But don’t let that discourage you. Repetitive does not mean useless or uncreative, especially when a computer is doing the work. Here’s how the lesson proper works. Line up all the students, each holding his or her object. One student gets to be special, and I’ll borrow a phrase from my CS professor and call him or her the Wizard of the OS, as in operating system (what did you think it meant?). The Wizard walks down the line, stopping at each student, and does some sort of processing. Possible processing tasks include: how many books in the list were written by a certain author, how many were written after a certain year, which was written most recently, which title comes first alphabetically, and so on. The Wizard must follow clear instructions written ahead of time of what to do with each object. He or she is only allowed to “remember” or record information specified in advance, like a running total or which object is best meets the criteria out of those examined thus far. For example, to find the book written first, ask the book for its year published, and if it’s less than the previous lowest, have that book step forward and the previous lowest step back into line, then go on to the next one. The objects can’t talk to each other and can only respond the questions the Wizard asks. I recommend writing one algorithm with the class on the board, working it out (maybe you’re the Wizard, maybe not), and then breaking up into groups, each assigned a different task. Reassemble and have one student not from the group that wrote the algorithm be the Wizard. That way he or she can’t “fill in the gaps” and must perform only the actions written down. This will likely cause some only-now obvious errors in logic, so expect hilarity to ensue.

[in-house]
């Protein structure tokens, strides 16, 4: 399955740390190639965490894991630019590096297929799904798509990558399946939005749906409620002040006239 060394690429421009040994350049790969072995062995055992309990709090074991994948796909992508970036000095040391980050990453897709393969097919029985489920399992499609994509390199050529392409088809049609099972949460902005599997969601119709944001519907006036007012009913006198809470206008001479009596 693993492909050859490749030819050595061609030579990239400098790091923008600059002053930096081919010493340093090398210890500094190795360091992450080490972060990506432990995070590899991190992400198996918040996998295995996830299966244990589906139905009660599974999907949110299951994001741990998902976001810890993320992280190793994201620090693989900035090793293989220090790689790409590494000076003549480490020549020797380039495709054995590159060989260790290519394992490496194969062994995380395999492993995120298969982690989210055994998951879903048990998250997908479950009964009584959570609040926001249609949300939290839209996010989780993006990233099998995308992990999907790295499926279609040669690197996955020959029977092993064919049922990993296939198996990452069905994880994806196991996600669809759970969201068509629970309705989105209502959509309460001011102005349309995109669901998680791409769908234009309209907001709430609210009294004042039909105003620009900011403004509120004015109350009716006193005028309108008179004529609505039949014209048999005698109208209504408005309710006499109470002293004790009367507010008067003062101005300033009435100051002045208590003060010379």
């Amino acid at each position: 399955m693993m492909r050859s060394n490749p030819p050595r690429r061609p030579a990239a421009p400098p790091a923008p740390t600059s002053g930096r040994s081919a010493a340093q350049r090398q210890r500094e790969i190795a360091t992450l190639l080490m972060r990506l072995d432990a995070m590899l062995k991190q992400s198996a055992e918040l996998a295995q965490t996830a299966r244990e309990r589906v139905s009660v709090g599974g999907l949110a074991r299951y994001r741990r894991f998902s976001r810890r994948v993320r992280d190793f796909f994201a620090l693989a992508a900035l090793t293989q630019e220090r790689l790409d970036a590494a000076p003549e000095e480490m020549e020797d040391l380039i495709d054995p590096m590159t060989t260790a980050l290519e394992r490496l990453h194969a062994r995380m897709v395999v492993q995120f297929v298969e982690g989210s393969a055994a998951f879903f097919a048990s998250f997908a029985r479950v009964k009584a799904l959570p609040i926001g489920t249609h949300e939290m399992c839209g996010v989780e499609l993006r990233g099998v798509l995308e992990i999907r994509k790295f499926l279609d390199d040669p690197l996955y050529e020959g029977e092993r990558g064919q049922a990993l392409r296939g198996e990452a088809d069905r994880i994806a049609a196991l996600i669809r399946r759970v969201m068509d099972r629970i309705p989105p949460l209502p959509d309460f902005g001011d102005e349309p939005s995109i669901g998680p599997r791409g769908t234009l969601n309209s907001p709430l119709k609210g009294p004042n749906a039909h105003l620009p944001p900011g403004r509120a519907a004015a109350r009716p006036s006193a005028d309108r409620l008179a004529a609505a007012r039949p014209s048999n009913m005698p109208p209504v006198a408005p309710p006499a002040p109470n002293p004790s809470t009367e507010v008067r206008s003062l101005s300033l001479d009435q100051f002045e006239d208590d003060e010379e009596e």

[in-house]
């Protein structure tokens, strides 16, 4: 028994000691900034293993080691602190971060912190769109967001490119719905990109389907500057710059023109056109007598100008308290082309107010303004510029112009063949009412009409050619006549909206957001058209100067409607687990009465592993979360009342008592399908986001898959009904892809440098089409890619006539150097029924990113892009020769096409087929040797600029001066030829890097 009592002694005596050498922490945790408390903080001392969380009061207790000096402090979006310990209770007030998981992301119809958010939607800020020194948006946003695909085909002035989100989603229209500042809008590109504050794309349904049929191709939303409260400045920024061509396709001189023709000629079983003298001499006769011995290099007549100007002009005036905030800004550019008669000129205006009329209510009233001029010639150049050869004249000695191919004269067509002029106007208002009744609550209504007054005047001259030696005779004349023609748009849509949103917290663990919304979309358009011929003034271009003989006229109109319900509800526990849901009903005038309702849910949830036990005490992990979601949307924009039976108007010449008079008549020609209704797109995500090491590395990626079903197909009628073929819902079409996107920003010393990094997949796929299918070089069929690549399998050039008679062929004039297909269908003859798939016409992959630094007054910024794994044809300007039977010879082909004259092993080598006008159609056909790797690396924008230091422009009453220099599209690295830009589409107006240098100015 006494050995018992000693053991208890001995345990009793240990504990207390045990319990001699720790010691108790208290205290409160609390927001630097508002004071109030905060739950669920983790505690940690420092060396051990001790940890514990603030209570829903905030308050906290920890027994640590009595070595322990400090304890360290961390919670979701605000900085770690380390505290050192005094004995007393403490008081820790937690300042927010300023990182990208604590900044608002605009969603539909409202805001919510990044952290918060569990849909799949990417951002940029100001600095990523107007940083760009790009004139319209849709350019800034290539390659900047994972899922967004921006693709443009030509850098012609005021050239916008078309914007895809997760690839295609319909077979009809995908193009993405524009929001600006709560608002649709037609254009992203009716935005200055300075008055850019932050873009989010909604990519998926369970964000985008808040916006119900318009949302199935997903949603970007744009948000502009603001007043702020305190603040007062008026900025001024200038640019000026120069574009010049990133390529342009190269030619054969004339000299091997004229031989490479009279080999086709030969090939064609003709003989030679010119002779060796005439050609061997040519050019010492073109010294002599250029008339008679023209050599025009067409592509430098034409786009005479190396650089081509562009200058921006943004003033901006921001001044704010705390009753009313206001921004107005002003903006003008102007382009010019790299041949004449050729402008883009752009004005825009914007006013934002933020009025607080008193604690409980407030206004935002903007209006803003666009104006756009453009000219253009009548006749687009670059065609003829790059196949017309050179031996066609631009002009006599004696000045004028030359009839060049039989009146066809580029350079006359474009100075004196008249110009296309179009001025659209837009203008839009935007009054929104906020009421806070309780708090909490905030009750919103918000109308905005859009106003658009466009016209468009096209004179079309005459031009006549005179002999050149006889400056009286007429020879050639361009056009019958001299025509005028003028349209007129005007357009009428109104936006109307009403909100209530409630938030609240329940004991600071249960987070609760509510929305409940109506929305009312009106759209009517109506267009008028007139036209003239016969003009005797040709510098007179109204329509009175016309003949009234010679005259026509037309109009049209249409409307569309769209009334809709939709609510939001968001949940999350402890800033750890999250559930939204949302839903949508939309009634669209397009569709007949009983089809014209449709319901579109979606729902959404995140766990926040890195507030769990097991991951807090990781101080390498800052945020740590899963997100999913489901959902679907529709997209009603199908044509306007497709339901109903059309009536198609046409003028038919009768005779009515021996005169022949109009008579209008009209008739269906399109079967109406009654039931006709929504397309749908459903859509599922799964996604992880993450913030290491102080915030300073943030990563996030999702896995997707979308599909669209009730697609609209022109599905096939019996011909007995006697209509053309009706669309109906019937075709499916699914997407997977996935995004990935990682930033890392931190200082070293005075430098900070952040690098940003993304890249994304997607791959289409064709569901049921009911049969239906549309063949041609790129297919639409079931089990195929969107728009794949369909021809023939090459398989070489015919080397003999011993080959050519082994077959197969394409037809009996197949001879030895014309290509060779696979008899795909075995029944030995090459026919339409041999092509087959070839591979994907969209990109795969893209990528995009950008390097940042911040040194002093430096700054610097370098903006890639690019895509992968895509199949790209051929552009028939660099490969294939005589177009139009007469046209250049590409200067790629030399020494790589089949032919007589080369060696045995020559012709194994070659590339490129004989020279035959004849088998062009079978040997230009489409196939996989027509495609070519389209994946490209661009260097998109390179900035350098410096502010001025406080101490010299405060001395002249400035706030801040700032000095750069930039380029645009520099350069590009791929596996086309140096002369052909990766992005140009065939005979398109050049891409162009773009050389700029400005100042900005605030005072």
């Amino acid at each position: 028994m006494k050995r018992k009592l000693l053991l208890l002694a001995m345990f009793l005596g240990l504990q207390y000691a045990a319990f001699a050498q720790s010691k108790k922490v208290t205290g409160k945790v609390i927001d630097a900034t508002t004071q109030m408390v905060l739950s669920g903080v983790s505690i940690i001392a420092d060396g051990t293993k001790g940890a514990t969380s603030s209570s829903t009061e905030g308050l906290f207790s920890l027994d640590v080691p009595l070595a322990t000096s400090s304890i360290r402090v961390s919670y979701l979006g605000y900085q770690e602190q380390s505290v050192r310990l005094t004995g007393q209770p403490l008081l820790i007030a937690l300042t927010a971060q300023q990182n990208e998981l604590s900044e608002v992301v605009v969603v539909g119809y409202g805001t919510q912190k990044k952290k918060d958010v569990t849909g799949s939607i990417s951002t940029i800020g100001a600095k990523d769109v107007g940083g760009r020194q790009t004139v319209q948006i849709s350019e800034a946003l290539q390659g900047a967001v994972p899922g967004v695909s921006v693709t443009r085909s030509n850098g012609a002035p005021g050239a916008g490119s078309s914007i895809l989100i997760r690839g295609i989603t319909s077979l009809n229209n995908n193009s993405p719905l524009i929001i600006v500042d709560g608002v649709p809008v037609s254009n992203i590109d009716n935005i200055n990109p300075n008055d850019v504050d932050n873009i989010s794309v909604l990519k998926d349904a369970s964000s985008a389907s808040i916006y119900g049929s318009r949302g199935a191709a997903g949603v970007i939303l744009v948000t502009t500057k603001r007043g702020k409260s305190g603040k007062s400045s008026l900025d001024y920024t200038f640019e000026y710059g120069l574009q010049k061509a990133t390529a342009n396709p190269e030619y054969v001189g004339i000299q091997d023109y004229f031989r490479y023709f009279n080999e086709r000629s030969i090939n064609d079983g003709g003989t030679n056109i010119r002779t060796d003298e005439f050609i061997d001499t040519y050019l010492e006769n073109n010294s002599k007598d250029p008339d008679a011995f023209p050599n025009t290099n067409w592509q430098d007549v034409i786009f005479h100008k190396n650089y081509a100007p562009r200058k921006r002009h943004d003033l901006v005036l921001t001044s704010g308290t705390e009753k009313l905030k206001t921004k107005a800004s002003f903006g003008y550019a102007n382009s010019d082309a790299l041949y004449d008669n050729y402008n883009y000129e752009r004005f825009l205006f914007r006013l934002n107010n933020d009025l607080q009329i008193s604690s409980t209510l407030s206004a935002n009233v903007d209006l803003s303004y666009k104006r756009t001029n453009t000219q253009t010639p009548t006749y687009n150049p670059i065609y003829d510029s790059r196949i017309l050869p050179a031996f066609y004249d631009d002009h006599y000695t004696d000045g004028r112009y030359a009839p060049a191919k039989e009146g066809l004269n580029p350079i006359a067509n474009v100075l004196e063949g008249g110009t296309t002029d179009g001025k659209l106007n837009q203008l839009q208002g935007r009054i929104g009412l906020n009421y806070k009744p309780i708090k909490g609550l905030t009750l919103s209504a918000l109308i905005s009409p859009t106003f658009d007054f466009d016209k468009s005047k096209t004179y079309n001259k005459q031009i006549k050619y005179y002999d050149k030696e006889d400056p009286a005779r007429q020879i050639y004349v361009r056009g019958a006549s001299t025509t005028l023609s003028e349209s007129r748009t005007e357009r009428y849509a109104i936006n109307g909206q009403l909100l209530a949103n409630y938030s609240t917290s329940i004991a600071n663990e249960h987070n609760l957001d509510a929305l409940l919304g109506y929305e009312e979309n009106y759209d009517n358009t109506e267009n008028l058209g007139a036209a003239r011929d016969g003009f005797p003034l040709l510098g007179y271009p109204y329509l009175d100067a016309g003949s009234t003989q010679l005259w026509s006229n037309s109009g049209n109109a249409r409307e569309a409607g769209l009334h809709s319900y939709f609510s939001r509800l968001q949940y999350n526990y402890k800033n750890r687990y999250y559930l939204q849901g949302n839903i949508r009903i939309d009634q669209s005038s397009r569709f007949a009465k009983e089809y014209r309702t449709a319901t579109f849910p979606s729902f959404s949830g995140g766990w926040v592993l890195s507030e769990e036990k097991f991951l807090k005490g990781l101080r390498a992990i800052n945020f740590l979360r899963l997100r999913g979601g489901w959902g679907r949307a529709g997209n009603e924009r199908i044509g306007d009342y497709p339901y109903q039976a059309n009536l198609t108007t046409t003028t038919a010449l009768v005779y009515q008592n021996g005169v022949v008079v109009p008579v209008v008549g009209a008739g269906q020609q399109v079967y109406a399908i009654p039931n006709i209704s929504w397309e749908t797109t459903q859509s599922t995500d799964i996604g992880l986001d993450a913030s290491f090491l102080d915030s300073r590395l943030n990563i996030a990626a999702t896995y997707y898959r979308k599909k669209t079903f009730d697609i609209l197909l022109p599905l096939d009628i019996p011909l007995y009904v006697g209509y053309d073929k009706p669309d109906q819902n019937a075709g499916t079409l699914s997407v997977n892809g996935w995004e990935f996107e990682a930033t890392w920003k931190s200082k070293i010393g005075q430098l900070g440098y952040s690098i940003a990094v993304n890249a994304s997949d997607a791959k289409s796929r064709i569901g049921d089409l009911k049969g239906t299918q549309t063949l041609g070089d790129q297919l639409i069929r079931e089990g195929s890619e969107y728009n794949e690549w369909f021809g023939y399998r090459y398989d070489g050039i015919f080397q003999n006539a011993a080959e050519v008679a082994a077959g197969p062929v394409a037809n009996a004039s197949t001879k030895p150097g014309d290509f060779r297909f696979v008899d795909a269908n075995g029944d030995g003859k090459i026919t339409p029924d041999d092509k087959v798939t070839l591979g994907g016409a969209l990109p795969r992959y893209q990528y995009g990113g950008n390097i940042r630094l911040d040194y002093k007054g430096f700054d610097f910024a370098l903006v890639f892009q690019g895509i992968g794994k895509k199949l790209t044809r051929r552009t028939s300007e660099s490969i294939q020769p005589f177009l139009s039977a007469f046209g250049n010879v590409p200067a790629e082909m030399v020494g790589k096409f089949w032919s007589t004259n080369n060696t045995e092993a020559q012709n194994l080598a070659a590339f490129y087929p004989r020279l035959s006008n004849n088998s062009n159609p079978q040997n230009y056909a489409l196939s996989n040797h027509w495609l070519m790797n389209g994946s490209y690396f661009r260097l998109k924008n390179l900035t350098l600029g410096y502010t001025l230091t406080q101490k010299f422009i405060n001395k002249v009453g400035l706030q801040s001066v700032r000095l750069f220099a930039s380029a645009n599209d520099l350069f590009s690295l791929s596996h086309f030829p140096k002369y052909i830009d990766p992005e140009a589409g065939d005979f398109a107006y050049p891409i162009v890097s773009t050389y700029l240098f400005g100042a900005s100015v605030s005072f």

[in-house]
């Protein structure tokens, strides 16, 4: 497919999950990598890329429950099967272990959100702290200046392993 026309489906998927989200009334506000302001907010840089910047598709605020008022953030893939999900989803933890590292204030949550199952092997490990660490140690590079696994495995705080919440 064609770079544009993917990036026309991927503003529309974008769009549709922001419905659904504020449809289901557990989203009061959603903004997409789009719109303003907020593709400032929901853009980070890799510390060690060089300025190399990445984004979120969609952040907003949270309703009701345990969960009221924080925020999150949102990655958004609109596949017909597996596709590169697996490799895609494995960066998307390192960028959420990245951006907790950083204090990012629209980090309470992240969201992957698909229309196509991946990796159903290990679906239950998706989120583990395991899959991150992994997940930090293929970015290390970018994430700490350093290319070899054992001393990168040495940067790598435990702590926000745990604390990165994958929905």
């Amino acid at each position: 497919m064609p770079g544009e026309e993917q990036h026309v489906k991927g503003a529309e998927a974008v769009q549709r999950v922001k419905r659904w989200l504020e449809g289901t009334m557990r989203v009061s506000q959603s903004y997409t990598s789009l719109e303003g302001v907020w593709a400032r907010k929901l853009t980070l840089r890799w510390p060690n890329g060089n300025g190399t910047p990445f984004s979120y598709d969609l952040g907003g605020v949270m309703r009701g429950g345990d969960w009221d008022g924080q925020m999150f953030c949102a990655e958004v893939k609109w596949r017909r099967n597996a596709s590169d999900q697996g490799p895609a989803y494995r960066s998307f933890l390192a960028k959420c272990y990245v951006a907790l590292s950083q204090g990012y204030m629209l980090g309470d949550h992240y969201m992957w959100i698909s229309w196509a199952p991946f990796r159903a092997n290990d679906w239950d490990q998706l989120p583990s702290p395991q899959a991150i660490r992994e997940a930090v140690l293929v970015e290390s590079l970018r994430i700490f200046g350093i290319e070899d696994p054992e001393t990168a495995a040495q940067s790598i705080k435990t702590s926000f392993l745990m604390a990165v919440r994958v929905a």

When you’re done, collect the objects (which the students have put their name on) and grade them based on the ability to put (only) the right information in each data field. You can also grade the factual accuracy. If you discover an error during the lesson that disrupts the activity, you could use it to highlight the importance of filling out the data fields correctly (computer’s can’t improvise!). Errors can be as seemingly benign as listing “America” in some places and “United States” in others, which the computer will (and Wizard should) interpret as separate. If it’s a more serious error, you risk stigmatizing the student. One way around that is to have each student hold someone else’s object, further emphasizing that they are interchangeable and preventing reading between the lines.

Just as OOP is structure to hold whatever type of data you like, this plan for a lesson plan is a structure to teach whatever content you like. There are a lot of different variations I’ve pointed out, which you can adapt to meet your teaching style, curriculum, and student level. Have fun, learn a lot, and tell me how it goes! (Legal: This text, as always, is released under CC-BY Max Goldstein, but the ideas are free to use.)

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One response to this post.